Following the American Civil War Sesquicentennial with day by day writings of the time, currently 1863.

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The Cruel Side of War – Katherine Prescott Wormeley.

June 28, 2012

The Cruel Side of War - Katherine Prescott Wormeley

“Wilson Small,” Off Fortress Monroe,
Saturday, June 28.

Dear A., — You will see my letter to mother, which gives an account of the removal of the depot at White House. We left last evening at the last moment, and rendezvoused for the night off West Point. Captain Sawtelle sent us off early from there with despatches for Fortress Monroe. This gave us the special fun of being the first to come leisurely into the panic then raging at Yorktown. The “Small” was instantly surrounded by terror-stricken boats; the people of the big “St. Mark” leaned over their bulwarks to question us. Nothing could be more delightful than to be as calm and monosyllabic as we were, — partly from choice, and partly under orders from Colonel Ingalls. They knew nothing, except the fact that the enemy had possession of White House. It seems that General Van Alen, commanding at Yorktown, had telegraphed to Colonel Ingalls after we left White House, and received from our successors a polite request to “go to —”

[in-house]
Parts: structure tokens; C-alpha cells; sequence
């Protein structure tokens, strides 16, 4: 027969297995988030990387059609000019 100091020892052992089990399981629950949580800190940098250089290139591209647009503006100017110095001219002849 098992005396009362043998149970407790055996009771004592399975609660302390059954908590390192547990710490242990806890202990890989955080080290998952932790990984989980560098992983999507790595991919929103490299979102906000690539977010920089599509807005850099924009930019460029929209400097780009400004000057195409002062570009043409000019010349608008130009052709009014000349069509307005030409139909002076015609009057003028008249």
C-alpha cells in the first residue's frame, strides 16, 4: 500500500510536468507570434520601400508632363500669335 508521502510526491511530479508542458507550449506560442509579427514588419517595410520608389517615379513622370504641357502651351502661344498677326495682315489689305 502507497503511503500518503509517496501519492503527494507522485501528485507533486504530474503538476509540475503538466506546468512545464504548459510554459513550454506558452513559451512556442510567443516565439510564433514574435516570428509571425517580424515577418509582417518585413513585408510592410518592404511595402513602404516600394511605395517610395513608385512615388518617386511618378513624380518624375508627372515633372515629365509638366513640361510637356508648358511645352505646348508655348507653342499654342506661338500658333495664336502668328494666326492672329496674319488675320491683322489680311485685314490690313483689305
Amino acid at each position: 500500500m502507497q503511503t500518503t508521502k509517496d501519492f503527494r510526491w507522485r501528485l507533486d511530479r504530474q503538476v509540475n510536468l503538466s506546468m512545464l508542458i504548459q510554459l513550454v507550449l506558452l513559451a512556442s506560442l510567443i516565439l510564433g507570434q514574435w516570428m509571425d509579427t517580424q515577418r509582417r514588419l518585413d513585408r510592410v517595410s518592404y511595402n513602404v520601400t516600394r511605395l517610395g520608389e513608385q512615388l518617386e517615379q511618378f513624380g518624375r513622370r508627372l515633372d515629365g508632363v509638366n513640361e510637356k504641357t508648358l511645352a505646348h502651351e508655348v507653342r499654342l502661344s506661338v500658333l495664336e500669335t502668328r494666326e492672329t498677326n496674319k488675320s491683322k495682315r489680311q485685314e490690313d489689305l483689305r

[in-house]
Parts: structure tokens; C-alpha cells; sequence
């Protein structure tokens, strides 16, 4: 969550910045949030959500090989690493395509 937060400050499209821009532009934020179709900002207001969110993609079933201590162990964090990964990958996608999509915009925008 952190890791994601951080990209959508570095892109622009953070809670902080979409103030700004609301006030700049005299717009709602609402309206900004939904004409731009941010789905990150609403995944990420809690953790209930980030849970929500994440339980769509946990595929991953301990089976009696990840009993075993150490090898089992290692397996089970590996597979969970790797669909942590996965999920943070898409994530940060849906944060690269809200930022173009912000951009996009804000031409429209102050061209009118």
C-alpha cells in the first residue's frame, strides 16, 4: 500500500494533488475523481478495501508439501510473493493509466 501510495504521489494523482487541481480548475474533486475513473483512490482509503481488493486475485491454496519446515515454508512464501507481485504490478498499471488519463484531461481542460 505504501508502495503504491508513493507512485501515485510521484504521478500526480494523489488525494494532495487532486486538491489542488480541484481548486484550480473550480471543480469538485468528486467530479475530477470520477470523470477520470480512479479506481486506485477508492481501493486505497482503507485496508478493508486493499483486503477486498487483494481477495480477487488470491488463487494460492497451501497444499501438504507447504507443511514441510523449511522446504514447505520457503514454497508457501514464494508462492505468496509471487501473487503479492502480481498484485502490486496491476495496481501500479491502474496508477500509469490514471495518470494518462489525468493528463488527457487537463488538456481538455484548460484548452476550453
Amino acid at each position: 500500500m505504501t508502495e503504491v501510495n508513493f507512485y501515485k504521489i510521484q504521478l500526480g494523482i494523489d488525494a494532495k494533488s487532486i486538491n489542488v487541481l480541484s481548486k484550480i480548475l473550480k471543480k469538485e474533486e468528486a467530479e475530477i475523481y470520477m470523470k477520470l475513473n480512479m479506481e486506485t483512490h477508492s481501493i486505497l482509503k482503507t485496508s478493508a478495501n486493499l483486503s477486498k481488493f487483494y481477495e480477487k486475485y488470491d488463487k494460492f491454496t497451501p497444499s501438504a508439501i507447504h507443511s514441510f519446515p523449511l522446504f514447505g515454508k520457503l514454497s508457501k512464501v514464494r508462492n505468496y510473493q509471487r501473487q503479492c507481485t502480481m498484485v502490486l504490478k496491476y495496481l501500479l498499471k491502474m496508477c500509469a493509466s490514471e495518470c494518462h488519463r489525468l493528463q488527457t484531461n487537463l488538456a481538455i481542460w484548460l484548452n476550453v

We find no news here at the Fortress. We hoped to meet some from the James River; but, on the contrary, it is we who have brought all the news as yet. Our eyes are strained towards the James, and every time a black hull shows in that direction we are feverish with anxiety and hope. The universal feeling here is that this movement of McClellan’s is a grand stroke to wring a triumph out of adverse circumstances. I feel it is so. “What profit lies in barren faith?” was the thought I fell asleep with and dreamed of all night.

Meantime we are here in Hampton Roads, breathing life in the salt air. May I never see the pretty poisonous Pamunky again! Keep my room ready for me; I may be home any day. Oh, to sleep in a bed once more! It seems too great a rest ever to be reached. I am writing on the upper deck at 3 A. M., looking out upon the dawn, which slowly shows me, one by one, the places we have read of, — the Rip-Raps, Sewall’s Point, Craney Island, and the ruins of the old church at Hampton.[1]

[1] How well I remember the night when this letter was written, and the feelings which were not expressed in it! Our minds had been strained to the utmost, and the disappointment and uncertainty striking sharply upon them were more than we could bear. I remember well what a dreadful day we passed off Fortress Monroe. At night I could not sleep, but went out and sat on the deck and wrote by the light of my lantern, and wondered if my mind were leaving me, and whether it would right itself again.

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